Sunday Afternoon at the Grande Jatte is an icon of modern painting. This huge pannel, standing at about 3 metres in width and 2 metres in height was painted in 1884 by Georges Seurat using a technique called Pointillism, which consisted of grouping small coloured dots in a certain way so that its fusion in the retina would produce an understandable picture. In this way, a work of such a dimension is composed of tens of thousands of strokes, each of them, literally, a pixel. But, what can this have to do with consumerism? Chris Jordan explains.
As the American, and consumerist, he is, Chris Jordan wants to call attention to the large quantity of garbage that is produced by his fellow men. The process he found to do so is not only effective, but surprisingly beautiful. He called them, and rightly so, images of intolerable beauty.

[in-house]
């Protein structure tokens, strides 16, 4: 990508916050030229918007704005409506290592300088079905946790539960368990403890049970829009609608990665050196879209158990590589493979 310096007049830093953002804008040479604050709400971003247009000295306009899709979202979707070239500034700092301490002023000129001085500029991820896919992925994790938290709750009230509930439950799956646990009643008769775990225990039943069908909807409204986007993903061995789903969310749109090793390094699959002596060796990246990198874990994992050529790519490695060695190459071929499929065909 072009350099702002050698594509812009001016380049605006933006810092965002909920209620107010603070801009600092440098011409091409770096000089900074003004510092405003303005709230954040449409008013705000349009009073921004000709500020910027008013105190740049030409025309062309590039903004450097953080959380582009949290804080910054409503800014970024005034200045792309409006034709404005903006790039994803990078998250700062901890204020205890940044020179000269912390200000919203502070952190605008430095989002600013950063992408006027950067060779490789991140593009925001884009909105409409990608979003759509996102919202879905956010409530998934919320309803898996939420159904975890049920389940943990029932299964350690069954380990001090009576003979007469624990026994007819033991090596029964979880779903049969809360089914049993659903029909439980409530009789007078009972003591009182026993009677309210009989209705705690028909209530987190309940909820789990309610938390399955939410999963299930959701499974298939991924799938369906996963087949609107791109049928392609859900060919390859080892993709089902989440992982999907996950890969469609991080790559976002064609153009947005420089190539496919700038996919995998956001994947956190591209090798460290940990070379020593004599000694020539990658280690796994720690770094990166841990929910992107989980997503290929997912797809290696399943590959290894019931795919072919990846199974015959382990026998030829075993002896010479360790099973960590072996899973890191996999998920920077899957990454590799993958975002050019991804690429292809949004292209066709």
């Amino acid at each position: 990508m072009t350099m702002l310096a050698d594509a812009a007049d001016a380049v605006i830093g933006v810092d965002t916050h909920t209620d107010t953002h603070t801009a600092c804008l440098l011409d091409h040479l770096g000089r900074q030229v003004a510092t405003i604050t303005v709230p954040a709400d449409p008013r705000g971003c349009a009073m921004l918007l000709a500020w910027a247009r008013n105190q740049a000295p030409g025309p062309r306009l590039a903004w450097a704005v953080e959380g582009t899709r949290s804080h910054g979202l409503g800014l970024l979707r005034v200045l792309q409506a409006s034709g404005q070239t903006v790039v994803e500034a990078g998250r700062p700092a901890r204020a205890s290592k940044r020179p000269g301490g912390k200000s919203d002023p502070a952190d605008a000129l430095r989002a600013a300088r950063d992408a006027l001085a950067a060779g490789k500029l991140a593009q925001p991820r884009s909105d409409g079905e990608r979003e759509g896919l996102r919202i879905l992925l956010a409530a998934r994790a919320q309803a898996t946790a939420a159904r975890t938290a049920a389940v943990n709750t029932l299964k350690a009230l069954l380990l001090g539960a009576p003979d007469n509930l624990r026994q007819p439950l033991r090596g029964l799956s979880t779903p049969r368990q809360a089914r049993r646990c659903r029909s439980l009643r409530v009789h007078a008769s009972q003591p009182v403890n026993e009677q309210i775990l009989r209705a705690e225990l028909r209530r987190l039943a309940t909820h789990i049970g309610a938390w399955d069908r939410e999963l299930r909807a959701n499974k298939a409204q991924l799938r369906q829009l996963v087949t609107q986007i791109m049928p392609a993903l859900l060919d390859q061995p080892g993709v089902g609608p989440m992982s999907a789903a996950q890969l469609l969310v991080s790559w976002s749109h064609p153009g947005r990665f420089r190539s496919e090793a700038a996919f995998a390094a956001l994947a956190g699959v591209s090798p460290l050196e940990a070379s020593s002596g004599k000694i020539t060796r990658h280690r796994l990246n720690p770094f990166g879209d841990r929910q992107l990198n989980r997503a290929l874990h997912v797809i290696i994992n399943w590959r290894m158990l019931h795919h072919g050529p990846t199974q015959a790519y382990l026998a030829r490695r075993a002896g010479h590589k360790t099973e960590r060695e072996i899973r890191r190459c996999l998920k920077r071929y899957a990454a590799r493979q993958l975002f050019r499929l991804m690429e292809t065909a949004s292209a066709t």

His works of art are huge and repetitive groups of consumed objects, assembled in a way so that they create patterns and images. They are then photographed. The outcome, seen from a certain distance, can remind you of paintings sometimes; however a closer look reveals the materials they are made of. The author also discloses the amount of time it took for the objects to be consumed: in this particular case, the 106 000 bottles of soda are produced every 30 seconds in the USA alone!
More can be found here: mobiles, cigarette ends or ammunition cartridges, creating blots that vaguely resemble the Abstract Expressionism of Pollock.